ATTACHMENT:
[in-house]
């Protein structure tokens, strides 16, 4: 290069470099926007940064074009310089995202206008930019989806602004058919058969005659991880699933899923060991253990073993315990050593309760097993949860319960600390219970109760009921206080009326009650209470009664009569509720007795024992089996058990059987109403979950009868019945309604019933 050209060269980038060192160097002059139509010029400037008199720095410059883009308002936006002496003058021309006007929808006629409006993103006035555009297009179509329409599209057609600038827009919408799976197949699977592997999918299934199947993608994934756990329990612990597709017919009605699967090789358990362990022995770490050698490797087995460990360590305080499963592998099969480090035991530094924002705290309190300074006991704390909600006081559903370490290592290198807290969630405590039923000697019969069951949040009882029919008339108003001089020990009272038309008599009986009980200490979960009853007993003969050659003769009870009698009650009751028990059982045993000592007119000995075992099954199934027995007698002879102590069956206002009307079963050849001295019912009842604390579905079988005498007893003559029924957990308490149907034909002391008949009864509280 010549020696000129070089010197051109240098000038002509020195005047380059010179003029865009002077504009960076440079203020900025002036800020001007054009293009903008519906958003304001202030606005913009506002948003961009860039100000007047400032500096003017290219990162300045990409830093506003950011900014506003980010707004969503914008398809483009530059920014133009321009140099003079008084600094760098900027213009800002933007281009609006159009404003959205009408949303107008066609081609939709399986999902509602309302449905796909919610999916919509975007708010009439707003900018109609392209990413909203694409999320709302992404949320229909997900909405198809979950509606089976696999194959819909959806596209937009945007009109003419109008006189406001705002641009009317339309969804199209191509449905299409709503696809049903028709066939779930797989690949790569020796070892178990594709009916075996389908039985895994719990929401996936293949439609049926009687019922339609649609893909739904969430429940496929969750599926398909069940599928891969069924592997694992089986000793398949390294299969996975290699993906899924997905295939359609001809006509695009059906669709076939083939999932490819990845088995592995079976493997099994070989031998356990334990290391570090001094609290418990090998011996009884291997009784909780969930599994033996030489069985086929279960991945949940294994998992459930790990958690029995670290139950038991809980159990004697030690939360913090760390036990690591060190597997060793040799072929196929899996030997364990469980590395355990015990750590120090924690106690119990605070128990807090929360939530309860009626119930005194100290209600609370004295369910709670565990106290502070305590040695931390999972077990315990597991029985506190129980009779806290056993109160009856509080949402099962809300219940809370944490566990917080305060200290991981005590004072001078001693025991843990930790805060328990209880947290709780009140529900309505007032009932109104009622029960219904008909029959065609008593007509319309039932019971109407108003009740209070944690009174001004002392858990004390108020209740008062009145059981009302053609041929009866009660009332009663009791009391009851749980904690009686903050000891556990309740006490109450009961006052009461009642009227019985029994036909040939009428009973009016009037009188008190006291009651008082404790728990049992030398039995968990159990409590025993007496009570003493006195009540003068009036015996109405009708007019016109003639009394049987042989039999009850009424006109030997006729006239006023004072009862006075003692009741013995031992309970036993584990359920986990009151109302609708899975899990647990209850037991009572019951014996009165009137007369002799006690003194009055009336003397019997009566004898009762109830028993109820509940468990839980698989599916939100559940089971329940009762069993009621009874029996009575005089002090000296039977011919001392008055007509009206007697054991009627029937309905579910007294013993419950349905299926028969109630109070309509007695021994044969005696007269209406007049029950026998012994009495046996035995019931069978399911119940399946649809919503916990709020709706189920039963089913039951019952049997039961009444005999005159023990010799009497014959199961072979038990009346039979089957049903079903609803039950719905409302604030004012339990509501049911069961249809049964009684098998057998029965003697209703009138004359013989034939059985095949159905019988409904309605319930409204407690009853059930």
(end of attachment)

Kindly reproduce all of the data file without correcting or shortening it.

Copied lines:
[in-house]
């Protein structure tokens, strides 16, 4: 290069470099926007940064074009310089995202206008930019989806602004058919058969005659991880699933899923060991253990073993315990050593309760097993949860319960600390219970109760009921206080009326009650209470009664009569509720007795024992089996058990059987109403979950009868019945309604019933 050209060269980038060192160097002059139509010029400037008199720095410059883009308002936006002496003058021309006007929808006629409006993103006035555009297009179509329409599209057609600038827009919408799976197949699977592997999918299934199947993608994934756990329990612990597709017919009605699967090789358990362990022995770490050698490797087995460990360590305080499963592998099969480090035991530094924002705290309190300074006991704390909600006081559903370490290592290198807290969630405590039923000697019969069951949040009882029919008339108003001089020990009272038309008599009986009980200490979960009853007993003969050659003769009870009698009650009751028990059982045993000592007119000995075992099954199934027995007698002879102590069956206002009307079963050849001295019912009842604390579905079988005498007893003559029924957990308490149907034909002391008949009864509280 010549020696000129070089010197051109240098000038002509020195005047380059010179003029865009002077504009960076440079203020900025002036800020001007054009293009903008519906958003304001202030606005913009506002948003961009860039100000007047400032500096003017290219990162300045990409830093506003950011900014506003980010707004969503914008398809483009530059920014133009321009140099003079008084600094760098900027213009800002933007281009609006159009404003959205009408949303107008066609081609939709399986999902509602309302449905796909919610999916919509975007708010009439707003900018109609392209990413909203694409999320709302992404949320229909997900909405198809979950509606089976696999194959819909959806596209937009945007009109003419109008006189406001705002641009009317339309969804199209191509449905299409709503696809049903028709066939779930797989690949790569020796070892178990594709009916075996389908039985895994719990929401996936293949439609049926009687019922339609649609893909739904969430429940496929969750599926398909069940599928891969069924592997694992089986000793398949390294299969996975290699993906899924997905295939359609001809006509695009059906669709076939083939999932490819990845088995592995079976493997099994070989031998356990334990290391570090001094609290418990090998011996009884291997009784909780969930599994033996030489069985086929279960991945949940294994998992459930790990958690029995670290139950038991809980159990004697030690939360913090760390036990690591060190597997060793040799072929196929899996030997364990469980590395355990015990750590120090924690106690119990605070128990807090929360939530309860009626119930005194100290209600609370004295369910709670565990106290502070305590040695931390999972077990315990597991029985506190129980009779806290056993109160009856509080949402099962809300219940809370944490566990917080305060200290991981005590004072001078001693025991843990930790805060328990209880947290709780009140529900309505007032009932109104009622029960219904008909029959065609008593007509319309039932019971109407108003009740209070944690009174001004002392858990004390108020209740008062009145059981009302053609041929009866009660009332009663009791009391009851749980904690009686903050000891556990309740006490109450009961006052009461009642009227019985029994036909040939009428009973009016009037009188008190006291009651008082404790728990049992030398039995968990159990409590025993007496009570003493006195009540003068009036015996109405009708007019016109003639009394049987042989039999009850009424006109030997006729006239006023004072009862006075003692009741013995031992309970036993584990359920986990009151109302609708899975899990647990209850037991009572019951014996009165009137007369002799006690003194009055009336003397019997009566004898009762109830028993109820509940468990839980698989599916939100559940089971329940009762069993009621009874029996009575005089002090000296039977011919001392008055007509009206007697054991009627029937309905579910007294013993419950349905299926028969109630109070309509007695021994044969005696007269209406007049029950026998012994009495046996035995019931069978399911119940399946649809919503916990709020709706189920039963089913039951019952049997039961009444005999005159023990010799009497014959199961072979038990009346039979089957049903079903609803039950719905409302604030004012339990509501049911069961249809049964009684098998057998029965003697209703009138004359013989034939059985095949159905019988409904309605319930409204407690009853059930």